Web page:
TMG> Tell us about your management style and how you handle your Customers and readers?

My social media influencing is not commercialized, but my engagement as a whole has a lot of social justice inclination on my engagement with the general public, on facebook I post opportunities on trainings, job openings and grants.

 
TMG> How do you relate with people and get feeds back on your programs?

 I help when I can, I take criticisms in my stride, for, and there is no way you can know it all. I try to be open and accessible as much as possible, even though this has its own downside.

TMG> What’s unique about your work and why should people follow your programs and social media platforms?

Well, it’s mutually beneficial, because of my assignment in the North East I get to write about my experiences and since a lot of it is privileged information, people are usually curious about it. I also write about a lot of governance, politics and historical issues which is also an area of interest for several people. Another area of interest for me is international news.

TMG> How do you help people through broadcasting? What advice, guidance or counsel do you contribute?

I mentor young broadcasters and other aspiring communicators, like creative writers or content developers. My advice to them usually is to be original and find a niche and also be consistent.

TMG> Did you ever make a change that you were sorry about later?

Well life itself is dynamic; we can’t run away from occasional pitfalls.

TMG> What are the three core ideas of your profession?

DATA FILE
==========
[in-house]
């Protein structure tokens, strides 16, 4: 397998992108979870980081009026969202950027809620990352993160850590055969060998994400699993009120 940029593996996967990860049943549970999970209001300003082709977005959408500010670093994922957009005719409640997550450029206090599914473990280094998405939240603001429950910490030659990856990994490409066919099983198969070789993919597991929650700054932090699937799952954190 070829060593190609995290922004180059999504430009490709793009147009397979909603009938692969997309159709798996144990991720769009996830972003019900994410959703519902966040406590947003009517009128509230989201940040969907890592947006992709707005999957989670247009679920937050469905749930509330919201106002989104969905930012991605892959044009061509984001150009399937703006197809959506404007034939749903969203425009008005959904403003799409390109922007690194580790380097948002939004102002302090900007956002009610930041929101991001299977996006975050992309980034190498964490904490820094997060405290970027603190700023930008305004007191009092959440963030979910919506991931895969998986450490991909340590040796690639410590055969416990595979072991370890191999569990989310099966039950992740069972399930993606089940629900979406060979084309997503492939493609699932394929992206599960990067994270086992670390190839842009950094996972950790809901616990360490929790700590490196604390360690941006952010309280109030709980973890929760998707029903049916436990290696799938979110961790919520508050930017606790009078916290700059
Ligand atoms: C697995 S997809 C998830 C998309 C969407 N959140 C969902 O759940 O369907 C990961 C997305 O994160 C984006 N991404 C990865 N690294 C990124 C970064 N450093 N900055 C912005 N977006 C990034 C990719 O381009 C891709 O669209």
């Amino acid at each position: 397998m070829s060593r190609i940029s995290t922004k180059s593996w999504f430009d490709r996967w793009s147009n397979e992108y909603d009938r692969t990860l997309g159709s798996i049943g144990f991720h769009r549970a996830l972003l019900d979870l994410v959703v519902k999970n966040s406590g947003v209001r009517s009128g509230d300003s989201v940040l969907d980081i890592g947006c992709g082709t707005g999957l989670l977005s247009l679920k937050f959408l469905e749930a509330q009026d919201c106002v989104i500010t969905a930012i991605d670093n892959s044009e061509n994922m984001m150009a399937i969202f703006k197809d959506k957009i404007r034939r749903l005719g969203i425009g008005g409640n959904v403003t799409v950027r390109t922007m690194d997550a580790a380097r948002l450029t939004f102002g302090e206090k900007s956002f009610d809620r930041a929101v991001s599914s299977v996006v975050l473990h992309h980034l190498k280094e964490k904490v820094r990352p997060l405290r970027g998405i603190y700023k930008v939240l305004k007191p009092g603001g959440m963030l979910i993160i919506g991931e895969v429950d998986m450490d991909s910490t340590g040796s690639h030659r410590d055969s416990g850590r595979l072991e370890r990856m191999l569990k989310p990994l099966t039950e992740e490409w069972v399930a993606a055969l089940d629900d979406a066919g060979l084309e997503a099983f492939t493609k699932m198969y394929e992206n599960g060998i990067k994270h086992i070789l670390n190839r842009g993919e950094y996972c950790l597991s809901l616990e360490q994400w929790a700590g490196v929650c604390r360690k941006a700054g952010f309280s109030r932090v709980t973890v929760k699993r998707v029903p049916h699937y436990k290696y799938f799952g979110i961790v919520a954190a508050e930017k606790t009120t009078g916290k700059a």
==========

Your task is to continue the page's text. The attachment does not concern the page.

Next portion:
A combination of integrity, partiality and factuality.

TMG> Who is your audience? And what response do you get from them?

Because it’s social media, my audience is broad; it is those who follow me on Twitter, Instagram, on Facebook and those I am connected to on platforms like bbm and whats app.

 
TMG> How do you get readers’ attention towards your work?

I prefer organic audiences-if you are interested in what I do, then you will follow my work. I don’t like to influence people’s attention towards me. I prefer an organic growth pattern.

 TMG> Tell us something you would like to learn or improve upon.

There are several things generally; it’s only human for me to want to daily improve. However, there are instances where you want to stop procrastinating and be able to meet deadlines, or juggling several other assignments and prioritizing which should be finished first. For me, I am struggling to learn “balance”-balancing work with family and social demands is not the easiest of things to do when you work in multi-sectoral spheres.